Maroon 5 guitarist James Valentine knows where to go when he wants to party.
“It was great times, epic times,” he says of flying a group of friends in from his hometown of Lincoln, Nebraska, to the Delano South Beach for his 30th birthday.
Too bad it happened only once.
“It’s probably the only time I’ve ever done anything big for my birthday,” Valentine, now 41 and living in Los Angeles, says, laughing. “It’s an amazing city with just so much energy and so much to do. I just love being there. It’s definitely one of the highlights of any tour we do.”
Though Miami Beach might be a culture shock to a bunch of guys from the Midwest, taking risks is nothing new for Valentine.
“I remember being in the station wagon I inherited from my parents in front of my college apartment in Lincoln, talking to a friend of mine,” he says of making the life-altering decision to drop out of college and pursue a music career.
The two young men rolled west to the City of Angels, where Valentine soon found himself astounded by the talent of the alternative rock band Kara’s Flowers.
It was the first time he saw Adam Levine and the crew perform.
“I was like, Oh, God, these guys sound great! I think I need to be in this band,” he says.
Soon after, Valentine was in, Kara’s Flowers was out, and Maroon 5 was born.
The friend who drove with him to L.A., Dave Beste, hit it big as well, making a name for himself as the bassist for Rival Sons.
"And they’re doing extremely, extremely well," Valentine says, sounding elated by their mutual success.
It’s memories like these — taking chances, what is gained, what is lost — that inspired Maroon 5’s newest single, "Memories," which debuted at number 22 on Billboard's Hot 100 after its September 20 release.
"'Memories' is definitely a different type of song for us," Valentine says. "It’s stripped-down. I think every single that we’ve released has been about relationships gone wrong or that sort of subject matter, and I think 'Memories' might be the first single we’ve released that’s not just about that. It’s about something bigger."
Not that failed relationships have been a bad subject for Maroon 5.
The band has sold more than 56 million albums and snagged three American Music Awards, five Teen Choice Awards, eight Billboard Music Awards, and three Grammys, including the 2005 award for Best New Artist, something Valentine calls "surreal."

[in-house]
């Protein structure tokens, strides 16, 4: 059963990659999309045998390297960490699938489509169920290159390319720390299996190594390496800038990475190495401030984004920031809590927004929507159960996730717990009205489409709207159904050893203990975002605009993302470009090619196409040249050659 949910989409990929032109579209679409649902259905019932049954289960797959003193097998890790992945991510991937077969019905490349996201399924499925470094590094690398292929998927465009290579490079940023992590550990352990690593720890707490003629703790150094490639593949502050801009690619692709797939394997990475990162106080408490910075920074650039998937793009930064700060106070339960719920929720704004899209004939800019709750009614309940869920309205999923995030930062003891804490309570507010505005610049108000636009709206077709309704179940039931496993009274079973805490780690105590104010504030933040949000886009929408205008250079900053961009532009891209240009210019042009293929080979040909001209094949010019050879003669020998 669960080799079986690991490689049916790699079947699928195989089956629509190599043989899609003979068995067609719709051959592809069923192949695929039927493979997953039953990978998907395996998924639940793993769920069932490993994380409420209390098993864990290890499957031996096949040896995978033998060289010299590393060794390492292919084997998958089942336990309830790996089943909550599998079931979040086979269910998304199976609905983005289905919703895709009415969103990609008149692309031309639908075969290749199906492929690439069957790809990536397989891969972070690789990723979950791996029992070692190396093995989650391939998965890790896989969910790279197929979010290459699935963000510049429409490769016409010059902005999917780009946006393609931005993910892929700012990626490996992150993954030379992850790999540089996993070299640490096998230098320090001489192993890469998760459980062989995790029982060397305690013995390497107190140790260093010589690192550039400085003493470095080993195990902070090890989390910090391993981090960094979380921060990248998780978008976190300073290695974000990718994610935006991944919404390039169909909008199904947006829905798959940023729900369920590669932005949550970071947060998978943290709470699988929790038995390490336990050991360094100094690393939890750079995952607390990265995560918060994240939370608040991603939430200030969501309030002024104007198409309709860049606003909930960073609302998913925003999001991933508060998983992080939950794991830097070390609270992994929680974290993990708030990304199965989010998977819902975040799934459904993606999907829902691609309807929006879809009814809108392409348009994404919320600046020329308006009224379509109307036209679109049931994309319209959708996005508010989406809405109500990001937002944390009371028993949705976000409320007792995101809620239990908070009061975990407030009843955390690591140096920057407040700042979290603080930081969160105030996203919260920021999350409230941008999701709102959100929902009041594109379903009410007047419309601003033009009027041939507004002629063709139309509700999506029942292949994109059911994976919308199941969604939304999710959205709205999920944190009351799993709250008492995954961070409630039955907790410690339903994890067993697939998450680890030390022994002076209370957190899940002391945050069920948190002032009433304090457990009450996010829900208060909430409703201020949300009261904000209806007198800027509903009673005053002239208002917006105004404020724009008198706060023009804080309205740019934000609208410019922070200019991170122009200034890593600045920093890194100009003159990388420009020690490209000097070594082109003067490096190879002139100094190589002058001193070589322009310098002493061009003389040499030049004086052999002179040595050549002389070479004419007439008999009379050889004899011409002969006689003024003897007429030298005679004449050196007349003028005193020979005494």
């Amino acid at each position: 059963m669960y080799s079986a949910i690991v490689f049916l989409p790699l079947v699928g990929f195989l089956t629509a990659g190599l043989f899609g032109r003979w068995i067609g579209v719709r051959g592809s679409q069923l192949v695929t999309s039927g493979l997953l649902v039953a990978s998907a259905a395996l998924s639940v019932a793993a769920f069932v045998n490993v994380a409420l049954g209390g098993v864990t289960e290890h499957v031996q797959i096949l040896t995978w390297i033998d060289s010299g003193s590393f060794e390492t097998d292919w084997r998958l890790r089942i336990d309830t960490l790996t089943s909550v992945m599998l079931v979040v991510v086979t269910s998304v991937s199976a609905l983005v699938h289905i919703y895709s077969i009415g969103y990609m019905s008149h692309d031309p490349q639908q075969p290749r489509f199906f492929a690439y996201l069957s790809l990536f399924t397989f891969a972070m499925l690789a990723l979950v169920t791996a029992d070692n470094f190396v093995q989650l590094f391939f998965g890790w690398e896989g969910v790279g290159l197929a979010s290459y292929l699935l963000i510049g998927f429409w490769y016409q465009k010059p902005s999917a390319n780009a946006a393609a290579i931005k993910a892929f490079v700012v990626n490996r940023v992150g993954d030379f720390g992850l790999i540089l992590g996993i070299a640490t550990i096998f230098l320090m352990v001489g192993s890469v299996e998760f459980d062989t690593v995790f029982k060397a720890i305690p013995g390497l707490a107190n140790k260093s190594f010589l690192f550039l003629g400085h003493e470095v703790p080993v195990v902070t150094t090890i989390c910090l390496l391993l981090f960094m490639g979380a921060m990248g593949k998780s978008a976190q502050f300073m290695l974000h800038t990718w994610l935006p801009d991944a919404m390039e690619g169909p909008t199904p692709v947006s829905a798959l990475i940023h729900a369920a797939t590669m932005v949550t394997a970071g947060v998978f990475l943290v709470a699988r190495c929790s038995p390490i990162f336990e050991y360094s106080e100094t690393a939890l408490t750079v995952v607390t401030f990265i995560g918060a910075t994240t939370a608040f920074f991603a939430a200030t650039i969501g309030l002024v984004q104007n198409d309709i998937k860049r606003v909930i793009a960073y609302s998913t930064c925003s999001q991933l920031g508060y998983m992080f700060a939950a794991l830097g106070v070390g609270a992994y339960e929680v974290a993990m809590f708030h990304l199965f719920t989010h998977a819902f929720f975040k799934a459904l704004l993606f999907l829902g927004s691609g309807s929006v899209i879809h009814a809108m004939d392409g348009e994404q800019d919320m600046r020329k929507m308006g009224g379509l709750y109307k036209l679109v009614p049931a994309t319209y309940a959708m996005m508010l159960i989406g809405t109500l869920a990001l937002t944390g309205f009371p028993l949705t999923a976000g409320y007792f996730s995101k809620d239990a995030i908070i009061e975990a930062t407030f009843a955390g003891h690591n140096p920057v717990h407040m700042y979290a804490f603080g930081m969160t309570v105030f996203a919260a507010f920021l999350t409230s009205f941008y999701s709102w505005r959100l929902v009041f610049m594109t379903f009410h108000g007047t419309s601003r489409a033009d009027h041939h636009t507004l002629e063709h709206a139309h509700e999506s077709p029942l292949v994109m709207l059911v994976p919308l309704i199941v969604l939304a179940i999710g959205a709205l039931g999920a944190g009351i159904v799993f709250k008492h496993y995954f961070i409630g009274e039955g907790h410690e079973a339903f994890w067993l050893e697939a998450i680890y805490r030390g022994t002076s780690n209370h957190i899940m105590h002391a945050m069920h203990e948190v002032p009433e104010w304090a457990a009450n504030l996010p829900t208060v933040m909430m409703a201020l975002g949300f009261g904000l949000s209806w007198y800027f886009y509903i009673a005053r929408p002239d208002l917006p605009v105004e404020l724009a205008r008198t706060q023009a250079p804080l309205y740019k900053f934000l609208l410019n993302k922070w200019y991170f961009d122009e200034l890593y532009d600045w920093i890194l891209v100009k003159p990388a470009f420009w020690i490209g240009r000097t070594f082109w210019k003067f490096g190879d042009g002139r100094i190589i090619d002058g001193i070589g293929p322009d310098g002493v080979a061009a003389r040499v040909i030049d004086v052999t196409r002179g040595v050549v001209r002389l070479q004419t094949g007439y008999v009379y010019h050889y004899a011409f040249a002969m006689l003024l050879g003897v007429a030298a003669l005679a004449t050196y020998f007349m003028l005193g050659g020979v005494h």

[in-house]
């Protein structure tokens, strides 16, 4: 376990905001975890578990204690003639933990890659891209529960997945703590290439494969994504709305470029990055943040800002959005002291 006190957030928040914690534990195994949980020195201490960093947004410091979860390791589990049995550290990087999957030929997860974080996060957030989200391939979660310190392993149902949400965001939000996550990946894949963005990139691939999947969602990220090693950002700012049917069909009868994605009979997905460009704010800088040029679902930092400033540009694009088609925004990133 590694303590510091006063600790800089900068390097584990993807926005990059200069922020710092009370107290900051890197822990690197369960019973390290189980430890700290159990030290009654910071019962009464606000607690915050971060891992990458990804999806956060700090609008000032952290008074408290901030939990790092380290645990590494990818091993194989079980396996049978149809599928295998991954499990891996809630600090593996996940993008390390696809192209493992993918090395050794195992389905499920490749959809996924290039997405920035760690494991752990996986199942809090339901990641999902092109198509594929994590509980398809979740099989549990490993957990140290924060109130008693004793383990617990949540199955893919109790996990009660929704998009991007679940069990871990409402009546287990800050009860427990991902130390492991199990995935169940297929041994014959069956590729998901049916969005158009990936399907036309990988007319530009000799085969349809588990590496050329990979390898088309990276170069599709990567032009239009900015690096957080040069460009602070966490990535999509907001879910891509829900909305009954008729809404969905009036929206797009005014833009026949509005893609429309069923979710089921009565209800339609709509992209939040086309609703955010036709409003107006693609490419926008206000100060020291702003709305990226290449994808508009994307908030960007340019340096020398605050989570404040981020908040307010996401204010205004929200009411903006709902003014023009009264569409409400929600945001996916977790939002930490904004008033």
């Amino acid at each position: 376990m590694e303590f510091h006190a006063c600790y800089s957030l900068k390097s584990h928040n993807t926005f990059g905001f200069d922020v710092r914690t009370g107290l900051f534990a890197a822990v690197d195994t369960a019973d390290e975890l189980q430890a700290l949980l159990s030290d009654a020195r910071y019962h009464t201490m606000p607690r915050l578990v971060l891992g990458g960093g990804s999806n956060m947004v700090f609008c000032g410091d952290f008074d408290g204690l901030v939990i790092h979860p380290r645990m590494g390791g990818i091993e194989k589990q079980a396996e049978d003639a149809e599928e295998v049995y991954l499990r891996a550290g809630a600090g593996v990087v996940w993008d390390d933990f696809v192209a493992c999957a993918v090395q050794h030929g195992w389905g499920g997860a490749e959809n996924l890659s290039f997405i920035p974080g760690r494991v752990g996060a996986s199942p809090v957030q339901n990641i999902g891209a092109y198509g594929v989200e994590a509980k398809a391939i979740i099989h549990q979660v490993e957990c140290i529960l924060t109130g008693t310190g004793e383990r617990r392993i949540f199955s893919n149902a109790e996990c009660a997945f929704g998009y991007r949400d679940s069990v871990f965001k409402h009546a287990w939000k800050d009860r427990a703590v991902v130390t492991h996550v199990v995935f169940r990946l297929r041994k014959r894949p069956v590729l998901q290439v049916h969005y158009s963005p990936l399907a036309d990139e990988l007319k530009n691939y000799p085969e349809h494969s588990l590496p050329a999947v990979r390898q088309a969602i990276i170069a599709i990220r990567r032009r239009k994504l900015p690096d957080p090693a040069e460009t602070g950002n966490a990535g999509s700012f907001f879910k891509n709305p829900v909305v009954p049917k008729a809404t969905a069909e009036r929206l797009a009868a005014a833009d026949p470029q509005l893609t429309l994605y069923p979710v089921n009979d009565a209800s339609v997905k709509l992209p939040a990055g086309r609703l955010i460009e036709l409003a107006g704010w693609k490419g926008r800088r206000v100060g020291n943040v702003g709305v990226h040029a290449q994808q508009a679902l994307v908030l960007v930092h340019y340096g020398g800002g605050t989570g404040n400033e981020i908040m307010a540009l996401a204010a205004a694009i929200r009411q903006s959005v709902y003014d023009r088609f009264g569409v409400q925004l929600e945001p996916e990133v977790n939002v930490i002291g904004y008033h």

"Memories" is the band's 15th consecutive Top 40 single of 22 in total, including the number one hits "Moves Like Jagger," "One More Night," "Makes Me Wonder," and "Girls Like You."
Maroon 5 is set to headline the grand opening of Hard Rock Live at Seminole Hard Rock Hotel & Casino October 25.
The 225,000-square-foot, 6,500-seat arena is part of a $1.5 billion expansion, which also includes shops, restaurants, bars, a lagoon-style pool, and a one-of a-kind, 400-foot-tall guitar-shaped hotel.
Valentine confirms Maroon 5 is "in the shit" of recording a new album but is hesitant to say what musical direction it may go.
"I famously tried to predict the sound of previous records and have been completely wrong, so I won’t try to do that again," he says, laughing.
Even so, he hopes "Memories" will mark the beginning of a sort of evolution for the band.
"I think schematically (hopefully), lyrically (hopefully), it might open us up to include a wider range of topics," he says. "We’ll see — we can never really predict where the creativity will go."
Valentine has always been artistically different from the rest of his bandmates, he says. But it is that difference, that willingness to take chances, that has landed him where he is today.
"They were a rock band that was just starting to explore the more R&B, funk style the first time I saw them," he says of Kara’s Flowers. "That’s why I knew there was a place for me in the band."
Valentine’s background in jazz, along with his love of funk and classic rock, added what he calls an "exotic" vibe to the band’s sound.
"All of that Queen/Nile Rodgers influence and funk style is what most people would describe as my signature sound," he says. "You hear that in a lot of our songs."
But it’s some of the lesser-known artists whom Valentine credits as his guitar heroes.
"Steve Lukather would absolutely, 100 percent be one of those guys," he says of the Toto guitarist. "I think he’s under-sung. The amount of records that he played on, his brilliant solos, but also his brilliant rhythm parts, are incredible, and I’ve been lucky to get to know him a little bit."
Valentine says he still admires the guitarists he looked up to as a kid, such as Pat Metheny and John Scofield.
"I think they inform my playing in ways that might not be readily apparent, but I’ve always found that jazz was such an endless well of inspiration for me," he says. "Trying to find ways to bring that into the pop-rock format is something that fascinates me."
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The Hard Rock Live show marks the bandmates' final appearance before they wrap up their one-and-a-half-year worldwide tour with two nights in Las Vegas for New Year’s.
But Valentine plans to make his way back to the Sunshine State after the tour to indulge one of his other passions: tennis.
“It was amazing,” he says of the tennis camp in Bradenton he once attended and to which he plans to return. “But also, I look forward to doing silent meditation retreats. I was able to do a couple of retreats this year and look forward to doing more.”